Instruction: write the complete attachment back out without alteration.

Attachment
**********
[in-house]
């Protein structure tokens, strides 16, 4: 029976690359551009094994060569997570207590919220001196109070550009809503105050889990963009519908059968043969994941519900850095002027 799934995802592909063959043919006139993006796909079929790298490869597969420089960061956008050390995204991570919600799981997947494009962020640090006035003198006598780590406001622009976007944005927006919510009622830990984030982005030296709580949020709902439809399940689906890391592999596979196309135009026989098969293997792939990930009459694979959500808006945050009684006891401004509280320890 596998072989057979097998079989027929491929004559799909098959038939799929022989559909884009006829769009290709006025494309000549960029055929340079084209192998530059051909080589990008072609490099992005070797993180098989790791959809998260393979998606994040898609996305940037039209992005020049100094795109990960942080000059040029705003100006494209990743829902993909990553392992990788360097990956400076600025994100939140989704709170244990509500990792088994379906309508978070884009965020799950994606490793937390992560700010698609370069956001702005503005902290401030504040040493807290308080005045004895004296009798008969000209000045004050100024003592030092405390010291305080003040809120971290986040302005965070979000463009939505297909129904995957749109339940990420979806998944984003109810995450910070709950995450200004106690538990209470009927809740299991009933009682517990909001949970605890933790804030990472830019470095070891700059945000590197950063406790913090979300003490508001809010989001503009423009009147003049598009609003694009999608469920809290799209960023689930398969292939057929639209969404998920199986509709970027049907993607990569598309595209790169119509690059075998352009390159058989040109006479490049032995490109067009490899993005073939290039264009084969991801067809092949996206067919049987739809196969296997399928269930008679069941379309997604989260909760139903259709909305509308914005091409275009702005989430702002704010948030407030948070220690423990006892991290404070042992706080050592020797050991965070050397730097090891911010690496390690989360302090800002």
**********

[in-house]
């Protein structure tokens, strides 16, 4: 029976690359551009094994060569997570207590919220001196109070550009809503105050889990963009519908059968043969994941519900850095002027 799934995802592909063959043919006139993006796909079929790298490869597969420089960061956008050390995204991570919600799981997947494009962020640090006035003198006598780590406001622009976007944005927006919510009622830990984030982005030296709580949020709902439809399940689906890391592999596979196309135009026989098969293997792939990930009459694979959500808006945050009684006891401004509280320890 596998072989057979097998079989027929491929004559799909098959038939799929022989559909884009006829769009290709006025494309000549960029055929340079084209192998530059051909080589990008072609490099992005070797993180098989790791959809998260393979998606994040898609996305940037039209992005020049100094795109990960942080000059040029705003100006494209990743829902993909990553392992990788360097990956400076600025994100939140989704709170244990509500990792088994379906309508978070884009965020799950994606490793937390992560700010698609370069956001702005503005902290401030504040040493807290308080005045004895004296009798008969000209000045004050100024003592030092405390010291305080003040809120971290986040302005965070979000463009939505297909129904995957749109339940990420979806998944984003109810995450910070709950995450200004106690538990209470009927809740299991009933009682517990909001949970605890933790804030990472830019470095070891700059945000590197950063406790913090979300003490508001809010989001503009423009009147003049598009609003694009999608469920809290799209960023689930398969292939057929639209969404998920199986509709970027049907993607990569598309595209790169119509690059075998352009390159058989040109006479490049032995490109067009490899993005073939290039264009084969991801067809092949996206067919049987739809196969296997399928269930008679069941379309997604989260909760139903259709909305509308914005091409275009702005989430702002704010948030407030948070220690423990006892991290404070042992706080050592020797050991965070050397730097090891911010690496390690989360302090800002």